The Observer is carrying a series of reports from the \”secret diary\” of a senior civil servant. The essential message is \”Oh Woes\”, the civil service, the backbone of Britain, the manager of everything good and pure in this land, is being gutted.

I am writing because something fundamental has changed in our political system. The process may have started under the previous government, but has accelerated. The civil service is being eroded by a pungent acid that will soon dissolve the foundations of our politics. The solid oak beams of state are being cut to pieces and the roof will come crashing down. This process is moving fast. A brain drain has begun and our brightest graduates have got the message that this is not a good place to be. The implications will not be felt for some time, but the results will be devastating to our society and our economy. It is still not too late. It can be reversed, but we all need to be open about what is happening and speak up for the civil servants who will otherwise suffer in silence.

Our anonymous author seems to be missing a very important point here.

That\’s the damn point.

Let us start with something very simple: simplistic even. Yes, all activities need to be managed, regulated. No, absolutely nothing happens without the interaction and cooperation of large numbers of people, most certainly not in this modern and complex world.

The question we want the answer to though is, who is going to do that managing, that regulating? Who is to oversee that interaction and cooperation?

We could imagine two different systems here. We construct a group of wise (as much as possible of course), omniscient (as much as that is possible) and well meaning (as much as James Buchanan says that isn\’t really possible) people to order everyone about on our behalf. We could, just to invent a few words, call these people bureaucrats, the institution a bureaucracy and what they and the institution do planning. We could, roughly, call this the current civil service system in the UK.

Our second system would have no centralised such planner at all. We simply allow potential and actual producers to get on with producing or pondering about producing. Consumers similarly simply get on with consuming or not as the fancy takes them. We might, again to invent words, call this a market system, the actors within it, market participants. Here our management, our planning, come from the interactions of the desires, actions and knowledge of those in this market place.

The question is, which of these two systems (and of course, raising ourselves from such entirely simplistic descriptions, we would acknowledge that the two different systems shade into each other, they are the ends of a spectrum, not dipoles) is the correct system to use for a specific area of life?

Where we do use the planning system, rightly and righteously, tends to be where there is a serious problem with using the market unadorned. While the message hasn\’t quite got through to every bonehead that calls themselves a socialist the merits of the central planning of everything, that planning is by itself more efficient, is a point that we\’ve tested and found wanting. N Korea as is does not inspire confidence, the Soviets had GOSPLAN which never worked at all. The immediately post war socialists in the UK really did believe that national planning of such commanding heights of the economy such as steel, railways, coal and so (all the way down to the allocation of bricks for building works in fact) on would be more efficient than that messiness of the markets. No, not just fairer, more just, more socially useful, they really did think it would be more efficient: more output for a given set of inputs.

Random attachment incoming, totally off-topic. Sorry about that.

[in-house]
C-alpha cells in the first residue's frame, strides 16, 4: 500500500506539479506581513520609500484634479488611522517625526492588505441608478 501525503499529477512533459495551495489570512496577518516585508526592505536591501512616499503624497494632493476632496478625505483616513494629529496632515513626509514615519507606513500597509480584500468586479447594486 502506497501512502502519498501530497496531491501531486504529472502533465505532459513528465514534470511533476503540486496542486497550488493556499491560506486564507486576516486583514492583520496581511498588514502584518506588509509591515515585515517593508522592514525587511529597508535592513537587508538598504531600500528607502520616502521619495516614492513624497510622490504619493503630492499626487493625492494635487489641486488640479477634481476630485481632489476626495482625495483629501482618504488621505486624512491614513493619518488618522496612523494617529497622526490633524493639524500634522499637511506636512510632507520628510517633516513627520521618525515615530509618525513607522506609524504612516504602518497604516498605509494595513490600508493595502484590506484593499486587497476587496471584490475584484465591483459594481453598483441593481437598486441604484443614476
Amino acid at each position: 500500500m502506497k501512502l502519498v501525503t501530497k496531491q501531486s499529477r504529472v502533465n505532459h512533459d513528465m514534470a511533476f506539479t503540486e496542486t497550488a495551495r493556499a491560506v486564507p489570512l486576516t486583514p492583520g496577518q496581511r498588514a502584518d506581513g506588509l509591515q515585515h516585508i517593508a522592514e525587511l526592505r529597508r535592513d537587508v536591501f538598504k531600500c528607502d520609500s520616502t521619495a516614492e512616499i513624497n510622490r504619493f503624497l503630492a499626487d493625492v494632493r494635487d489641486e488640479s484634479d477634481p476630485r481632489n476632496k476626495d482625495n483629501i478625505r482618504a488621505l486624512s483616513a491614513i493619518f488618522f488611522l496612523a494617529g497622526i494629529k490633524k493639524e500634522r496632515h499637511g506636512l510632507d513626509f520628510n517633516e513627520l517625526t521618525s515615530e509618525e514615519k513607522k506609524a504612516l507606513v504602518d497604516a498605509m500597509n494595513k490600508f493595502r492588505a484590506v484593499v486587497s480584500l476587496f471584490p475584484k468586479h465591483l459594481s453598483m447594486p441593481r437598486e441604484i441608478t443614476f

OK, we tested that idea and found it wanting. We found that a planned economy can increase inputs, sure. But it cannot (or at least does not) increase total factor productivity: our experience is that only a market economy finds the ways to produce more output from the same level of inputs.

But what they actually found was that Soviet growth was based on rapid growth inputs–end of story. The rate of efficiency growth was not only unspectacular, it was well below the rates achieved in Western economies. Indeed, by some estimates, it was virtually nonexistent. *(Paul Krugman)

We might, for example, note the inherent problems of having different armies fighting for control of the country, the most efficient (or the one able to increase its efficiency the most) being the one that controls the territory. While this is indeed an excellent method of increasing military efficiency we tend to think that, mindful of the Wars of the Roses, the side effects of getting from here to there are more than we are willing to pay. So we plan the military, grant the State a monopoly and agree to give up such efficiency gains for a quiet life. Duelling legal systems might be another example…..although even there we generally agree that it is only the criminal legal system which must be the monopoly, there are a number of competing commercial and civil law systems, self regulation of professions, religious legal systems, arbitration and so on.